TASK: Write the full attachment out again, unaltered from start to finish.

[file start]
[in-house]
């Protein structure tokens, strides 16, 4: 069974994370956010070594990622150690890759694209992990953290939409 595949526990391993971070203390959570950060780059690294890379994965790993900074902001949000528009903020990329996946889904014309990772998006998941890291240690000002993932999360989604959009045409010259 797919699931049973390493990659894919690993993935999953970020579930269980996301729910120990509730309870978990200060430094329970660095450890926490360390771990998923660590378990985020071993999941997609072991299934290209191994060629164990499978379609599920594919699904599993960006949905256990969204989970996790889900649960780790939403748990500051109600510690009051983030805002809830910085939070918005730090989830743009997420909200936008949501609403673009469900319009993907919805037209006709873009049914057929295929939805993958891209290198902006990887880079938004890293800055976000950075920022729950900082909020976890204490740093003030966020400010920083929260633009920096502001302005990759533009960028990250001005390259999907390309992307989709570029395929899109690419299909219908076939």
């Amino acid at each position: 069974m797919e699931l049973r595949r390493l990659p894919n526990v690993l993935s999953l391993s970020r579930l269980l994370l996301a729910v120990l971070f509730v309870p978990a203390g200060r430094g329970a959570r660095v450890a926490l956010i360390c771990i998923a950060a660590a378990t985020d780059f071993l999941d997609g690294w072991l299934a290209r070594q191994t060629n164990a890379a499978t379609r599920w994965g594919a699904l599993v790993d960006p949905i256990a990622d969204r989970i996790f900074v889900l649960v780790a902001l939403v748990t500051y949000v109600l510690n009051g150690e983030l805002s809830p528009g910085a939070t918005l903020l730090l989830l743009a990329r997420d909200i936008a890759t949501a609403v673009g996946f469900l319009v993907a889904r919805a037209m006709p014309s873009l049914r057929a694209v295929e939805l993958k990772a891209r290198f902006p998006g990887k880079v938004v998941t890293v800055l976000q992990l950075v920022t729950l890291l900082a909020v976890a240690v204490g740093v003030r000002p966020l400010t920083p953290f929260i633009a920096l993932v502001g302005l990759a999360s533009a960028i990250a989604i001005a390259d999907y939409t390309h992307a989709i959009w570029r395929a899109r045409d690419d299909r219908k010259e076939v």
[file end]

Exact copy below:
[in-house]
């Protein structure tokens, strides 16, 4: 069974994370956010070594990622150690890759694209992990953290939409 595949526990391993971070203390959570950060780059690294890379994965790993900074902001949000528009903020990329996946889904014309990772998006998941890291240690000002993932999360989604959009045409010259 797919699931049973390493990659894919690993993935999953970020579930269980996301729910120990509730309870978990200060430094329970660095450890926490360390771990998923660590378990985020071993999941997609072991299934290209191994060629164990499978379609599920594919699904599993960006949905256990969204989970996790889900649960780790939403748990500051109600510690009051983030805002809830910085939070918005730090989830743009997420909200936008949501609403673009469900319009993907919805037209006709873009049914057929295929939805993958891209290198902006990887880079938004890293800055976000950075920022729950900082909020976890204490740093003030966020400010920083929260633009920096502001302005990759533009960028990250001005390259999907390309992307989709570029395929899109690419299909219908076939």
């Amino acid at each position: 069974m797919e699931l049973r595949r390493l990659p894919n526990v690993l993935s999953l391993s970020r579930l269980l994370l996301a729910v120990l971070f509730v309870p978990a203390g200060r430094g329970a959570r660095v450890a926490l956010i360390c771990i998923a950060a660590a378990t985020d780059f071993l999941d997609g690294w072991l299934a290209r070594q191994t060629n164990a890379a499978t379609r599920w994965g594919a699904l599993v790993d960006p949905i256990a990622d969204r989970i996790f900074v889900l649960v780790a902001l939403v748990t500051y949000v109600l510690n009051g150690e983030l805002s809830p528009g910085a939070t918005l903020l730090l989830l743009a990329r997420d909200i936008a890759t949501a609403v673009g996946f469900l319009v993907a889904r919805a037209m006709p014309s873009l049914r057929a694209v295929e939805l993958k990772a891209r290198f902006p998006g990887k880079v938004v998941t890293v800055l976000q992990l950075v920022t729950l890291l900082a909020v976890a240690v204490g740093v003030r000002p966020l400010t920083p953290f929260i633009a920096l993932v502001g302005l990759a999360s533009a960028i990250a989604i001005a390259d999907y939409t390309h992307a989709i959009w570029r395929a899109r045409d690419d299909r219908k010259e076939v």